“They took 40% of the available space from phase one. Once their contract was in place, it took us less than six months to get to 100% occupancy,” Asamoah remembers.
Income from lease agreements helped fund the completion of phase one and A&C Mall, the first shopping centre in Ghana, was opened officially in 2005 by the president of the country.
A phased approach
In the years that followed A&C Development used proceeds from the mall and its other properties in Ghana, to complete the second and third phases comprising a fuel station, a fitness centre and Business Centre 1.
In 2012, the International Finance Corporation invested US$4.4 million for the construction of Business Centre II. With this support, the company refurbished and added a children’s playground to the original mall. Upon completion, two floors were taken by the University of Lancaster and the ground floor was rented by two banks and other retailers.
Finally, after 10 years, A&C Mall was completed.
The impact of competition
The privately owned mall has faced increasing competition over the years. Already, during the planning of phase two, a South African developer came in and built the Accra Mall, only a few kilometres away. Several malls have followed from foreign developers.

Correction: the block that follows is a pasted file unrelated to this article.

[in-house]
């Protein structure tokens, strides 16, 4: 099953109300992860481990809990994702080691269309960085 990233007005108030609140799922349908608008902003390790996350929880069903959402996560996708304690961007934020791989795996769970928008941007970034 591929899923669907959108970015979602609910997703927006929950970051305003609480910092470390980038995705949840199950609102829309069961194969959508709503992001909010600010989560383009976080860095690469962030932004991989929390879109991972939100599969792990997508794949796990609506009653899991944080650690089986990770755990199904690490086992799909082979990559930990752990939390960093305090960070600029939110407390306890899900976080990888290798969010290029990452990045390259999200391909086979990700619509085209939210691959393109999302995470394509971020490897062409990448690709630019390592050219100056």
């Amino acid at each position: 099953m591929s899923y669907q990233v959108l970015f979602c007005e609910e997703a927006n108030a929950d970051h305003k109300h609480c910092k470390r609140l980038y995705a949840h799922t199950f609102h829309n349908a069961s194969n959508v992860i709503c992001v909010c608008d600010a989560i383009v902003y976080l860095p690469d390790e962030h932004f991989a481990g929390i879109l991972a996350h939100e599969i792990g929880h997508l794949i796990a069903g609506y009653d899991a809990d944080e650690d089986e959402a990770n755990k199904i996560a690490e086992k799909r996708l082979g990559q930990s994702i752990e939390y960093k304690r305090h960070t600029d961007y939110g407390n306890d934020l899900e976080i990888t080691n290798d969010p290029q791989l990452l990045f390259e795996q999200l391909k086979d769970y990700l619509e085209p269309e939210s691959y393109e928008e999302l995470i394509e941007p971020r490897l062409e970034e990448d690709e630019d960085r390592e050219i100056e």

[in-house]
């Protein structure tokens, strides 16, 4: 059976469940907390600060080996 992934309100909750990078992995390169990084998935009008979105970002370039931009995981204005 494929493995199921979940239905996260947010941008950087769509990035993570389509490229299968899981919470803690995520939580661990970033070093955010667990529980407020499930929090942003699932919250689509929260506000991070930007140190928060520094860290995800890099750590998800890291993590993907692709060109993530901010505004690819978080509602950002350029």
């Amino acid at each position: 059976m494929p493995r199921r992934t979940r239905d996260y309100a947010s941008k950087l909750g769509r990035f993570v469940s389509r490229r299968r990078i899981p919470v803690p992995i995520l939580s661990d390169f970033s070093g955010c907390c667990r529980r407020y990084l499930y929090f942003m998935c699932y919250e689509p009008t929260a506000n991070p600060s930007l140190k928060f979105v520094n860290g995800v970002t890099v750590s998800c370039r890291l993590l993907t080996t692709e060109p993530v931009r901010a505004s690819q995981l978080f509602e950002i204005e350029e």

“We knew that Ghana needed more than one mall and was confident that once we expanded into a mixed-use centre, we would compete well,” says Asamoah.
Competition from new office developments in the city, along with the change in work culture since Covid-19, has placed pressure on A&C’s office occupancy rates. “We are looking at how we can drop our cost per square metre to entice businesses to take up the vacant space we currently have,” says Asamoah.
The company is opening its latest development to the public in the coming months. A&C Corner, a 9,000m2 centre 1km away from A&C Mall is focused on the provision of building materials and décor.
“We felt that what Ghana needed was something akin to Home Depot in the US, or Builders’ Warehouse in South Africa,” says Asamoah. “All the space has been taken up and we will have the official opening in June.”
Next on the cards is a development which will be five to six times the size of the original A&C Mall called the A&C Village. It will span over 68,000m2 of land 5km north of the current properties.
“East Legon has no more space and people are moving into estates to the north. A&C Village will be in the heart of this new community,” says Asamoah.
Death of brick and mortar?
Asamoah does not believe in the imminent demise of physical retail and commercial property.
“We are human beings. We live human lives. You cannot go out with your friends and have something to eat online,” he says. He is not oblivious to the rise of online retail but is adamant that a diversified offering ensures success for property developers. “If you only have pure retail, yes, I think you would be in trouble. But if you are providing the right mix between lifestyle activities and retail, along with services such as banking, you won’t have a problem with visitor numbers.”
“We saw it during the pandemic. You could shop online, have food delivered, and get everything you need at home – but people were not happy. We need communal spaces, and we need each other,” he says.
A&C Development founder Andrew Asamoah’s contact information